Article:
The cows are out! A huge and happy relief to all of us. A few days before, their unremitting bawling made me rush off to get some organic rolled barley from Roger. Roger was suffering from the same predicament. Cathartic commiseration was exchanged in the grain store.
Saturday was the day. We fed them early and had our breakfast while they packed away theirs. Organisation is the key. We knew they’d be over-excited and attempting to take them down the road in a highly volatile state would be too dangerous. They needed half a day in a home field to get rid of their pent up angst before being moved on to the grassy river meadows. First though we had to clip off an in-growing spur on one of Desiree’s horns – a cattle crush job – and pen off a couple of late calvers who will remain at the farm in Top Meadow, a stone’s throw from our kitchen window.
Gates in place, field decided upon, all inappropriate avenues of misdirection barricaded we were ready for the off….a red laval flow of jutting hip bones, moulting moth-eaten coats, snaking necks, cavernous maws and rubbery wet pink noses stampeded out of the cow palace; with saliva flying in whippy sticky streamers they bellowed and charged their way down the drive without a moment’s hesitation, calves ricocheting between flying legs and lethal hooves. It was over in seconds and in total surprise they found themselves in Cow Moor where grass is still a rarity. The bull, who seems to have doubled in size over the winter, and maiden heifers were the next to join the herd. This caused even more excitement, as heated sexual tension combined with testing hierarchical fights. Sweat and foam glistened, steam rose in huge huffing bursts.
A quick breather before hitching up the trailer and loading batches of young stock to take over to Pulworthy – the yearlings’ summer grazing lands. Surprisingly co-operative, we accomplished this in a couple of easy journeys, returning in good time to move the now chilled-out herd down the road.
They were exemplary. With heads down, grazing earnestly, we left them in the first river meadow and wandered off, relaxed and happy, to check gates and the wire across the drinking gully. Busily tightening the wire across the gap we were completely unaware that the herd had followed and were bearing down the gully in a heaving panting mass. Calves forsaken, their mothers single-mindedly exploded into the river with all the force of enormous red battle ships. Abandoned bewildered babies shouted at the retreating armada from the top of the river bank. Suddenly in unison and like wildebeest crossing the Mara they launched themselves into the deep river which completely submerged them, up they popped like corks and seemingly unphased they proceeded to swim after their fast disappearing mothers! I was paralysed with surprise and shock as was Robert, who clinging to submerged tree roots, had managed to get out of the way in the very nick of time!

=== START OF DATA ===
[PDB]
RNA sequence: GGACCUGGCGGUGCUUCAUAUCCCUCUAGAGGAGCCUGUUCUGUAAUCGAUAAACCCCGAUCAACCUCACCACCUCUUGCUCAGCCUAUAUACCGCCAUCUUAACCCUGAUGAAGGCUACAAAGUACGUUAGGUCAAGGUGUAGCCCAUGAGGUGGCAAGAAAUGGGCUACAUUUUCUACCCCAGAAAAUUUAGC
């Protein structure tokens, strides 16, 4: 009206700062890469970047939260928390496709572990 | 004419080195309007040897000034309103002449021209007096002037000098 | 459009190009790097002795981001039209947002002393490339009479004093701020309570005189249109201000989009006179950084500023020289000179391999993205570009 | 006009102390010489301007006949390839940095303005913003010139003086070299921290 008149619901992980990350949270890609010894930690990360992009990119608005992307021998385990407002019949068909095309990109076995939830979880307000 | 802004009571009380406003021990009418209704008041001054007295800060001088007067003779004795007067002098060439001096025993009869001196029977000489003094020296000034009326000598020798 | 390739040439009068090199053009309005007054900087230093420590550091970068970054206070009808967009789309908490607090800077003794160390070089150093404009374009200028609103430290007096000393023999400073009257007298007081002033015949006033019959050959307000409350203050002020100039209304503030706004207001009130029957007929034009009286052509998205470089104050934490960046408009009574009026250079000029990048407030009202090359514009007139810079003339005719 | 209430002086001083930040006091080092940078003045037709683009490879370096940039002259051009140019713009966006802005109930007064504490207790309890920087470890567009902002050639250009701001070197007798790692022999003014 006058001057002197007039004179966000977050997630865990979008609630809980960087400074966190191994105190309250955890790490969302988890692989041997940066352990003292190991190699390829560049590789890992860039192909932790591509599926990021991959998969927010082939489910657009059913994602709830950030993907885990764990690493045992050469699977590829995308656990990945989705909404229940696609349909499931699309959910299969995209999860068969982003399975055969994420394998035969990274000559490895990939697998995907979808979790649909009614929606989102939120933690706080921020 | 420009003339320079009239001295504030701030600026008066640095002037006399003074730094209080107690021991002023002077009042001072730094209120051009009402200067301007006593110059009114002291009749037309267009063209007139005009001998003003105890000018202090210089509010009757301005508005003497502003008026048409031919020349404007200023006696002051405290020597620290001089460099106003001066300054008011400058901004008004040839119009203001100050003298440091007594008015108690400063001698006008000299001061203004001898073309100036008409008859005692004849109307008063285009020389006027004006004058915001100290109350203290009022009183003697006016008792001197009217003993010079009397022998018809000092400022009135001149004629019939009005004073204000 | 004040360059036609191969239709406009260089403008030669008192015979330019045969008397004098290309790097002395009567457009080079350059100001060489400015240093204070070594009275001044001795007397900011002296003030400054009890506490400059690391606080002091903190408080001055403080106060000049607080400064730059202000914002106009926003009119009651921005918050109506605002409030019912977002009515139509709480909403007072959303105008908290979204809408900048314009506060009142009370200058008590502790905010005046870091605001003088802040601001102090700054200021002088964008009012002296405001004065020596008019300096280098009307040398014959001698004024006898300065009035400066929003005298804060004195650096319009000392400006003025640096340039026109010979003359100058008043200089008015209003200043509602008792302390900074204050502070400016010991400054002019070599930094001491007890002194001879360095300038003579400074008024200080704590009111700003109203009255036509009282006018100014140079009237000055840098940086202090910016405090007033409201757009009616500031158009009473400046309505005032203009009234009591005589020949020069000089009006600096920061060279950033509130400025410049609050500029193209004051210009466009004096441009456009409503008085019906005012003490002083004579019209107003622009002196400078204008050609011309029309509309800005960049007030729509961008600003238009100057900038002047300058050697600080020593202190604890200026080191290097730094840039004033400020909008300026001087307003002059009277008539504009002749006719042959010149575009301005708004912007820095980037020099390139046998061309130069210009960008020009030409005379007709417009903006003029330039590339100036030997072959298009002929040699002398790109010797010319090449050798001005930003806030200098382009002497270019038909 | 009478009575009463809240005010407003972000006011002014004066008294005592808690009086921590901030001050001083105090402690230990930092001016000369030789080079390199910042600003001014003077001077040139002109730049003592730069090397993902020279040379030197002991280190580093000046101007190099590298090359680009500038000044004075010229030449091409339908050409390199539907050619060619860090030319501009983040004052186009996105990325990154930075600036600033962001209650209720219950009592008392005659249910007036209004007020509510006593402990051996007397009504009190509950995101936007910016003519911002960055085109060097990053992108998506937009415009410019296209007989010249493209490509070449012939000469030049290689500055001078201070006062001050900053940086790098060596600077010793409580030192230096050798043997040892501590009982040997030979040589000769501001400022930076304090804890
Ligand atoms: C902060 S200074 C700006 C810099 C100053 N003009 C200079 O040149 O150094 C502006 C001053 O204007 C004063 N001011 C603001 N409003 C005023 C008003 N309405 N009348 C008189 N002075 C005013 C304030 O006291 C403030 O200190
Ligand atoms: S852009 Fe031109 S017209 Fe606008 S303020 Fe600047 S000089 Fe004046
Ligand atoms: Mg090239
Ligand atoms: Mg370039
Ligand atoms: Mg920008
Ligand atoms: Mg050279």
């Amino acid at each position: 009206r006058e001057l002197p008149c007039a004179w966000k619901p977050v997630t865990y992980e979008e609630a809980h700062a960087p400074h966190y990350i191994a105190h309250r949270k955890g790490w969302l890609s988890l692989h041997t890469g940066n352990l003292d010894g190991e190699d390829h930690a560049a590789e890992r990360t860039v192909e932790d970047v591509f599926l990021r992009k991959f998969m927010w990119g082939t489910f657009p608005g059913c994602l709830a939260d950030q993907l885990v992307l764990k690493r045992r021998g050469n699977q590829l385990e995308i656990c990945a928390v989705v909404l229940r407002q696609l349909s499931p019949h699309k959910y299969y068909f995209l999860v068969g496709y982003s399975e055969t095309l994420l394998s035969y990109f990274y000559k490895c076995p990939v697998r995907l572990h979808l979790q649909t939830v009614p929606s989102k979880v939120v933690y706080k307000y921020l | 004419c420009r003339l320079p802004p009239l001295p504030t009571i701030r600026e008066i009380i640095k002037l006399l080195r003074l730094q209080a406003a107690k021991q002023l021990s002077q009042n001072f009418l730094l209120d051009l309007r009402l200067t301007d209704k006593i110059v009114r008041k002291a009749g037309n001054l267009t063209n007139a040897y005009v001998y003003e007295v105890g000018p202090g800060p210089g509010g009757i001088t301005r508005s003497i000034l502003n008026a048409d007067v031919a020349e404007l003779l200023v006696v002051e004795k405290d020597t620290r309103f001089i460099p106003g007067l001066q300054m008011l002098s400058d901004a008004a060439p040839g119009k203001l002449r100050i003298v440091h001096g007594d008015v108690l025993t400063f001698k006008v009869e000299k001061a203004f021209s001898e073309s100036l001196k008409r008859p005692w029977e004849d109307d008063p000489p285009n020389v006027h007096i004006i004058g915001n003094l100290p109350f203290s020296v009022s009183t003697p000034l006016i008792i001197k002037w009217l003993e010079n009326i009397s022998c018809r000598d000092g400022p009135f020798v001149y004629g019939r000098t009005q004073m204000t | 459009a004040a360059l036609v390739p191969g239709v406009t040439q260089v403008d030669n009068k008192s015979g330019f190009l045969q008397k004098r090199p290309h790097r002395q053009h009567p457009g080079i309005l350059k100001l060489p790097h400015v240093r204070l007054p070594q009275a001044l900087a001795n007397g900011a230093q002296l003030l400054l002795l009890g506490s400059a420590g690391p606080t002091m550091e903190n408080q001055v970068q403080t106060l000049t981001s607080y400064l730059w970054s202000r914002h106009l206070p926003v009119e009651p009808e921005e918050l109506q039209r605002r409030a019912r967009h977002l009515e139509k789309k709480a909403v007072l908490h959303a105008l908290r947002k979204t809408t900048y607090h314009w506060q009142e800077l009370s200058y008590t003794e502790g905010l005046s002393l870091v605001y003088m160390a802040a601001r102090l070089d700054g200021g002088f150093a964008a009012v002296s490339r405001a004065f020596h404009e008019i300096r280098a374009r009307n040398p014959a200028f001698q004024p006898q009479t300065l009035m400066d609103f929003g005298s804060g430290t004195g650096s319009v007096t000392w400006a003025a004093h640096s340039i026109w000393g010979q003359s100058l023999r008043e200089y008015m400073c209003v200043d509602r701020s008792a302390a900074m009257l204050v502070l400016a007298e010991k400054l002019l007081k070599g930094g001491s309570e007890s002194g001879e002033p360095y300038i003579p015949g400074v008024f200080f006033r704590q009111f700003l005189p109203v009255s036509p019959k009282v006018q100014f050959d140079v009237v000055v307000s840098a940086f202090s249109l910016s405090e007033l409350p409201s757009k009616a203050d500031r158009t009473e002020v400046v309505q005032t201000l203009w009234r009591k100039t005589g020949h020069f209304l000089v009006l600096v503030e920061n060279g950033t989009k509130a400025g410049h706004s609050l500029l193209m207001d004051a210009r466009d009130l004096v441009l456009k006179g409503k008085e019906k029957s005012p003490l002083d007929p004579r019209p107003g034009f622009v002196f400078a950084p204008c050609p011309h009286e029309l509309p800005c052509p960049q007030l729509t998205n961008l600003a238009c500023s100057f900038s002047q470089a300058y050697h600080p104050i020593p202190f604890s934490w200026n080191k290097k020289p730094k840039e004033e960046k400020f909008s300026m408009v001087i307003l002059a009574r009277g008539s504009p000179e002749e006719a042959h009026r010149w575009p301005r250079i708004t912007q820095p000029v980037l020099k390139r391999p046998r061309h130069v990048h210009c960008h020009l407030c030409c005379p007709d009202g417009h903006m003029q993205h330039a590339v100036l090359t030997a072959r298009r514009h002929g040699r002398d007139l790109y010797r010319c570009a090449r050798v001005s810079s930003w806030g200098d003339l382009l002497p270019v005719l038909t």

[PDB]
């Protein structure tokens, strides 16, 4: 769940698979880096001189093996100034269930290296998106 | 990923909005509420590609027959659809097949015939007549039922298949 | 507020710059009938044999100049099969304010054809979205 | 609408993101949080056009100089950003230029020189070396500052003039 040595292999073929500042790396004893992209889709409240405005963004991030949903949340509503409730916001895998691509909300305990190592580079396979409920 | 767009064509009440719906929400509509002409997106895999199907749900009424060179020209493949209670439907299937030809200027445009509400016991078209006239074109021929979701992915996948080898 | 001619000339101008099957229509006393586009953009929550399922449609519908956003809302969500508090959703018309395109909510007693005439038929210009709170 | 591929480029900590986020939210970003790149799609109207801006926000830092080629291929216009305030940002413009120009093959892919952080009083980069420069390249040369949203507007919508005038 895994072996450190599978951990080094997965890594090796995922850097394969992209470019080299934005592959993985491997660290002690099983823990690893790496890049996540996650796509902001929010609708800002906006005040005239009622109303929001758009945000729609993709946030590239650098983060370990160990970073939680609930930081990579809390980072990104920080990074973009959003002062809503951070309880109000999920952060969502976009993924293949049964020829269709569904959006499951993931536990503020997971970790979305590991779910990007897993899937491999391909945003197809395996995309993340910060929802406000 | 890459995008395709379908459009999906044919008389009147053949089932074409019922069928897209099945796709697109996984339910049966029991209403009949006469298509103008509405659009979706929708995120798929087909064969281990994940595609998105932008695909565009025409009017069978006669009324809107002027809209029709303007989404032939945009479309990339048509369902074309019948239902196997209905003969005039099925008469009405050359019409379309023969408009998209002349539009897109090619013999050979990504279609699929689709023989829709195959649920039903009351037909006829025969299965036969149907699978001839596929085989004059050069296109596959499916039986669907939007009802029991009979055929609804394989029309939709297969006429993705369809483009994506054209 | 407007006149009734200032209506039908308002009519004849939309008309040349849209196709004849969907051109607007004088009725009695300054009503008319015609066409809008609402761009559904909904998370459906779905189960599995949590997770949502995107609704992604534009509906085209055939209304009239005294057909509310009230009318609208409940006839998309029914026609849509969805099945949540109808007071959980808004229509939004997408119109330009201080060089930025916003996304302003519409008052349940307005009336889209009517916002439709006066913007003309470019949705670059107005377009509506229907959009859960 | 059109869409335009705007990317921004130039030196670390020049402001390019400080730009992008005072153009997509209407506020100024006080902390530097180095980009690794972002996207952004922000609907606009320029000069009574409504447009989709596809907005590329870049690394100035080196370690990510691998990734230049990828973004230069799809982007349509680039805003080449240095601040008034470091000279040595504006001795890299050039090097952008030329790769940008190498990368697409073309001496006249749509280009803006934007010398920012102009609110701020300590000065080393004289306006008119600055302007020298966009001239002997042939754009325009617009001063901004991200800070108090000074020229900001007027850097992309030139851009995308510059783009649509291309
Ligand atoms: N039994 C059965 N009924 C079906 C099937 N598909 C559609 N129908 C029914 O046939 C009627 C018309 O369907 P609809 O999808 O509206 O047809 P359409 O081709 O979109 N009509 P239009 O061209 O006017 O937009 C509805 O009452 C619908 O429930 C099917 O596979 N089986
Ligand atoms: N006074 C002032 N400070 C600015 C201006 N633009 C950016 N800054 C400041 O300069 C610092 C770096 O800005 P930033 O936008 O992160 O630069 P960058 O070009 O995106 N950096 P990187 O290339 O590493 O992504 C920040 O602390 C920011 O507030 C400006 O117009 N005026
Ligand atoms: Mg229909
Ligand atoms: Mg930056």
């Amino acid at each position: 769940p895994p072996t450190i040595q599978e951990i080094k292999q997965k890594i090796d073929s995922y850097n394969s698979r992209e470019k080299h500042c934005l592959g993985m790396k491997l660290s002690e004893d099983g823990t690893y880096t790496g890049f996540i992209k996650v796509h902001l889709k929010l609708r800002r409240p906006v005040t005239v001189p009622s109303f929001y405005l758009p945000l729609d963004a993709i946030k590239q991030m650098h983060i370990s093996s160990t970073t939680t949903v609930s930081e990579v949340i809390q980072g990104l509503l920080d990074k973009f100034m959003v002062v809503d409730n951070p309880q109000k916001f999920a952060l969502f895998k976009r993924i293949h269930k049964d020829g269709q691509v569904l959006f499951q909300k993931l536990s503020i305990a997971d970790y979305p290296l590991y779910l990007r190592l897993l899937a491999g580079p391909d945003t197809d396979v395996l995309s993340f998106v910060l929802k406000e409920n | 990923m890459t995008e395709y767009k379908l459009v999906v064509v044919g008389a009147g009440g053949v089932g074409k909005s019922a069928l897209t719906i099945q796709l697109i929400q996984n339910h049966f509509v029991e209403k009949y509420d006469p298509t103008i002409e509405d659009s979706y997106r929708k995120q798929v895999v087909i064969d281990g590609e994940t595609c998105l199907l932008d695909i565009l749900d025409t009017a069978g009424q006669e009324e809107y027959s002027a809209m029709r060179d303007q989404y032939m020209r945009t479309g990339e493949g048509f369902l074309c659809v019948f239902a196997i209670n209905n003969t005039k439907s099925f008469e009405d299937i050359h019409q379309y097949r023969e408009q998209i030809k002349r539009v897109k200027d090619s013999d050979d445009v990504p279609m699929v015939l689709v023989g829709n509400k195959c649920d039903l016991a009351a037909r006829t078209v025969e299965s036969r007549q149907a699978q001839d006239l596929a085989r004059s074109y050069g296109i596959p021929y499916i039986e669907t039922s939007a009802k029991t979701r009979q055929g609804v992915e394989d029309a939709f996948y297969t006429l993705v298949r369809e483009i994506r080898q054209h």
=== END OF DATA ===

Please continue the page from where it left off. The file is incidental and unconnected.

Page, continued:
“Did you see that? Did you see it?” he exclaimed “I couldn’t believe my eyes, it was just like the Serengetti! That’s extraordinary. And they weren’t concerned…they disappeared, went right under. Completely submerged, totally! Popped up and just swam as if they’d always done it. That is extraordinary. Quite, quite extraordinary.”
Having carefully checked over the herd we ushered them back into the first river meadow. Gradually peace was restored once more.
Where it reigns and reigns and reigns….